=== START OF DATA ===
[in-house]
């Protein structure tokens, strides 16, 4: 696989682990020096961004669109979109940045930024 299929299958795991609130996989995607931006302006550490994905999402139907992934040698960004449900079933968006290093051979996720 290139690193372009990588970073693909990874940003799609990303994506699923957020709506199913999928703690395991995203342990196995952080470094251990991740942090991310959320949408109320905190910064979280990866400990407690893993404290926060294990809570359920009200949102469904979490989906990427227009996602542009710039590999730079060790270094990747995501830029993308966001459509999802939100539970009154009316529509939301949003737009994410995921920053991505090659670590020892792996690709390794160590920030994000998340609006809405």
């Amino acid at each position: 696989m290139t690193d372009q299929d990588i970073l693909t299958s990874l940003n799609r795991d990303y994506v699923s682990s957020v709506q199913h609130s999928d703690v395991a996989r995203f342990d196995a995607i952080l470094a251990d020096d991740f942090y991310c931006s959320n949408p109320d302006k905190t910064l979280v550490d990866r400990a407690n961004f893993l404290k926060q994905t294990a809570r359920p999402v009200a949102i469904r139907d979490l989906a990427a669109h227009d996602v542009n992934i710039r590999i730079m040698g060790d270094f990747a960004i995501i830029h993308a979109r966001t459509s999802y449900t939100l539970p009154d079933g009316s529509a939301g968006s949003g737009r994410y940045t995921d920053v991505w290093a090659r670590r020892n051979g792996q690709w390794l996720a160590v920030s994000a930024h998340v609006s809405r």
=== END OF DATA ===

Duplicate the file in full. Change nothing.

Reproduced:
[in-house]
């Protein structure tokens, strides 16, 4: 696989682990020096961004669109979109940045930024 299929299958795991609130996989995607931006302006550490994905999402139907992934040698960004449900079933968006290093051979996720 290139690193372009990588970073693909990874940003799609990303994506699923957020709506199913999928703690395991995203342990196995952080470094251990991740942090991310959320949408109320905190910064979280990866400990407690893993404290926060294990809570359920009200949102469904979490989906990427227009996602542009710039590999730079060790270094990747995501830029993308966001459509999802939100539970009154009316529509939301949003737009994410995921920053991505090659670590020892792996690709390794160590920030994000998340609006809405």
């Amino acid at each position: 696989m290139t690193d372009q299929d990588i970073l693909t299958s990874l940003n799609r795991d990303y994506v699923s682990s957020v709506q199913h609130s999928d703690v395991a996989r995203f342990d196995a995607i952080l470094a251990d020096d991740f942090y991310c931006s959320n949408p109320d302006k905190t910064l979280v550490d990866r400990a407690n961004f893993l404290k926060q994905t294990a809570r359920p999402v009200a949102i469904r139907d979490l989906a990427a669109h227009d996602v542009n992934i710039r590999i730079m040698g060790d270094f990747a960004i995501i830029h993308a979109r966001t459509s999802y449900t939100l539970p009154d079933g009316s529509a939301g968006s949003g737009r994410y940045t995921d920053v991505w290093a090659r670590r020892n051979g792996q690709w390794l996720a160590v920030s994000a930024h998340v609006s809405r």